Awkwardly arriving the very same day as “The Bricklayer,” with Aaron Eckhart as an ex-CIA agent with the titular dayjob, “The Painter” has Charlie Weber as ex-CIA agent who has taken up … well, you can guess. This more humbly scaled actioner likewise finds its uber-tough erstwhile operative reluctantly forced back into activity amid a conspiratorial hail of bullets. From that shared starting point, Brian Buccellato’s script finds its own path. But neither he nor director Kimani Ray Smith locate much credibility or suspense in an uninspired tale that also features Jon Voight, as well as Madison Bailey from the Netflix series “The Outer Banks.” Lacking in most departments beyond decent pacing and adequate technical polish, this forgettable thriller launches in limited U.S. theaters Jan. 5, and on digital platforms Jan. 9.
Weber plays Peter Barrett, who quit the CIA for the solitary life of an artist in the Pacific Northwest after his wife Elena (Rryla McIntosh) left him in the wake of an accidental shooting that terminated her pregnancy. Seventeen years later, living under a pseudonym, he is not thrilled to have been tracked down by teenager Sophia (Madison Bailey), who claims to be their daughter. This makes no sense to him — but there’s no time to puzzle it out, as his rural home is abruptly swarmed by heavily armed agents with apparent shoot-to-kill orders.
His lethal training kicking back in, Peter naturally dispatches all eight lethal intruders, then flees with his supposed long-lost offspring. They soon learn from his old agency mentor Henry Byrne (Voight) that the goon squad must have been sent out by “rather ruthless” younger Section Chief Naomi Piasecki (Marie Avgeropoulos), though her reasons remain temporarily murky. With assistance from flunky Agent Kim (Luisa D’Oliveira), she continues to send unfriendly fire towards the fugitive duo, as meanwhile they are also being tracked by a grinning young psychopath known as “Ghost” (Max Montesi).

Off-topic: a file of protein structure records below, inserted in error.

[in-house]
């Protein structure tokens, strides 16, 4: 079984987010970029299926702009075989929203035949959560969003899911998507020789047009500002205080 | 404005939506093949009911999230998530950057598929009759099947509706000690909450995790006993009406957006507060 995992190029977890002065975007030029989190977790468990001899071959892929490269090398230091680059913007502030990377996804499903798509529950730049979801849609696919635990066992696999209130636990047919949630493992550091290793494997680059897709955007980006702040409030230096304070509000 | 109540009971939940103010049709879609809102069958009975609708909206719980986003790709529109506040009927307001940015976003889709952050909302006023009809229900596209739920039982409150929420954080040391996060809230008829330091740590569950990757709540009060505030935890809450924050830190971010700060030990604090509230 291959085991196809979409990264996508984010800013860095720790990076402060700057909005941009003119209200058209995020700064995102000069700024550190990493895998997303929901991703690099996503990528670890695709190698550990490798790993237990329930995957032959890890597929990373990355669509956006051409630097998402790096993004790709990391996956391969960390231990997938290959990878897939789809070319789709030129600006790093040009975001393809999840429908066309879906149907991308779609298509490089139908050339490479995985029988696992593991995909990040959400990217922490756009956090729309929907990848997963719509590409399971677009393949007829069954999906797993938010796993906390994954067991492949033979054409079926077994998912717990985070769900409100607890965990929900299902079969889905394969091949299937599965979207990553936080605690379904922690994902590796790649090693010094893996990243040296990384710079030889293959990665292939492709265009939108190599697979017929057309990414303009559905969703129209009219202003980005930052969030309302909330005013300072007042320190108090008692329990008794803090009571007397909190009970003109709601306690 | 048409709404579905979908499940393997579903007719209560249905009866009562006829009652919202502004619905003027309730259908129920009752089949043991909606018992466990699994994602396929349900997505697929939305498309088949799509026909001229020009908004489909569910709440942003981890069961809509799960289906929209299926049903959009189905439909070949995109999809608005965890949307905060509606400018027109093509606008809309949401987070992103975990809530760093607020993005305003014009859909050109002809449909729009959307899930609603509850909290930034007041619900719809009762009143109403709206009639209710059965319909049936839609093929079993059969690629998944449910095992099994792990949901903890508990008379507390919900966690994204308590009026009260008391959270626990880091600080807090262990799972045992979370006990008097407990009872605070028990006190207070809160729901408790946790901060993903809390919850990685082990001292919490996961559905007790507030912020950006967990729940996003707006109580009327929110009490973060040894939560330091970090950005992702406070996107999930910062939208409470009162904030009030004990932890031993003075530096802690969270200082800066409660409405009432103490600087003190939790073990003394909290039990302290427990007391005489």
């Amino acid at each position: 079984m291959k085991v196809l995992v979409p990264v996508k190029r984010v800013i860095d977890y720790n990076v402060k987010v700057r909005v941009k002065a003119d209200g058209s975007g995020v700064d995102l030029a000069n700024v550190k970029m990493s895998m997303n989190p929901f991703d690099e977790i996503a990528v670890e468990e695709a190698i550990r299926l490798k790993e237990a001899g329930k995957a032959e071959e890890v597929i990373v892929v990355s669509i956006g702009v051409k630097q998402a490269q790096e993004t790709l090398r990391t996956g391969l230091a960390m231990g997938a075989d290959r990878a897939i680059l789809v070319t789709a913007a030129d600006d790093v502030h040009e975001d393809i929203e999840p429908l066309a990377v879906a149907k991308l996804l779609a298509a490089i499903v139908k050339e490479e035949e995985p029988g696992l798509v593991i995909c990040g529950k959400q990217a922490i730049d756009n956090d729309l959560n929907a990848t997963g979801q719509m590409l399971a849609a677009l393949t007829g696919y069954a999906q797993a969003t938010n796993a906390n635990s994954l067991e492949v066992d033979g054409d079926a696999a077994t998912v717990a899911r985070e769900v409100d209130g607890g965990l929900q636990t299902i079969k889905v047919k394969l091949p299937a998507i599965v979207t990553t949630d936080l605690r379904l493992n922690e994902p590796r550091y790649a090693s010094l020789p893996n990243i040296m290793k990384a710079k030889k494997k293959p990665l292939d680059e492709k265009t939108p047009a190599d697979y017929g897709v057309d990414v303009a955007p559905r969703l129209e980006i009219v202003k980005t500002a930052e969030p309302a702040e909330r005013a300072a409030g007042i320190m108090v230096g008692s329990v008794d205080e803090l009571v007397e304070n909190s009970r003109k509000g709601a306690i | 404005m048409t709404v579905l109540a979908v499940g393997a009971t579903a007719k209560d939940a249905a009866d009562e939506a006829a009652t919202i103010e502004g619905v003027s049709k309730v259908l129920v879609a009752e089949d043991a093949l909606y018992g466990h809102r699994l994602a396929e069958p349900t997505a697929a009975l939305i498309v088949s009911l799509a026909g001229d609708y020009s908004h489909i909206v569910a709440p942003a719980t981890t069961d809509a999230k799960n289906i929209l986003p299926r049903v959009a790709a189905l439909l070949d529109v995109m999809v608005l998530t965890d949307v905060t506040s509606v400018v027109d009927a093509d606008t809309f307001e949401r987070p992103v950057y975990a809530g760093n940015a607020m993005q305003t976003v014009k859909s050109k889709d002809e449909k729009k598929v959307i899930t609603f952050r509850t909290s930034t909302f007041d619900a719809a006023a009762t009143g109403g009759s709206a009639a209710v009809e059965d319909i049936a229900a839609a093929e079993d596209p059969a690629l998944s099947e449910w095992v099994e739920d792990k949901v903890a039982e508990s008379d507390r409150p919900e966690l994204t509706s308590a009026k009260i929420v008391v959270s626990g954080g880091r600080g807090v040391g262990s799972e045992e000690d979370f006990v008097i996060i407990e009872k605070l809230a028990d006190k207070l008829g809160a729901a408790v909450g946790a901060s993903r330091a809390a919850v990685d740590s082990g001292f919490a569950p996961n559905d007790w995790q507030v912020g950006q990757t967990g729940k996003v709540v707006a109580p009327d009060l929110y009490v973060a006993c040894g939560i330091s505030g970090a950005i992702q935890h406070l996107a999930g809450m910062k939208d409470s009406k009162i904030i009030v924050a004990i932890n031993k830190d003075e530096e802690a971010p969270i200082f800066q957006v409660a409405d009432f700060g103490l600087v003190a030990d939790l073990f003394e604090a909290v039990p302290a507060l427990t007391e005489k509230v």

It eventually emerges that all this has to do with a top-secret black ops scheme called Project Internship, to which all these principals are tied in one way or another. Its fiendish plot is a QAnon-adjacent paranoid fantasy involving kidnapped children brainwashed to be master assassins. That hook brings faint echoes of “The Boys From Brazil” and “The Manchurian Candidate.” Without those films’ imaginative conceptual lift, however, “The Painter” never seems like more than a rote shoot-’em-up inadequately juiced by the kind of shocking revelations that are all contrived verbal explication.
Such twists arrive en masse in a labored climax, accompanied by more of the B&W flashbacks that have been sprinkled throughout. While director Smith keeps things moving along briskly enough, there’s no special stylistic flair to distract you from the narrative implausibilities, occasional groaner lines, or routinely conceived characters.
While most performers are fine within the material’s limitations, principal villains Avgeropoulos and Montesi are notably underwhelming. It doesn’t help that the film’s idea of scary behavior is having “Ghost” listen to techno music under headphones. Lamer still is giving Peter a low-budget “superpower” involving hypersensitive hearing, which means we get a lot of sudden-loud-noise jump scares. These aren’t good ideas, yet they’re the closest the film comes to having any original ones.
Shot primarily in British Columbia, “The Painter” is competent if unremarkable in tech and design departments. Nonetheless, it does represent a qualitative step up from veteran stunt coordinator Smith’s prior solo directorial feature a decade ago, the cannibal action comedy “Evil Feed.”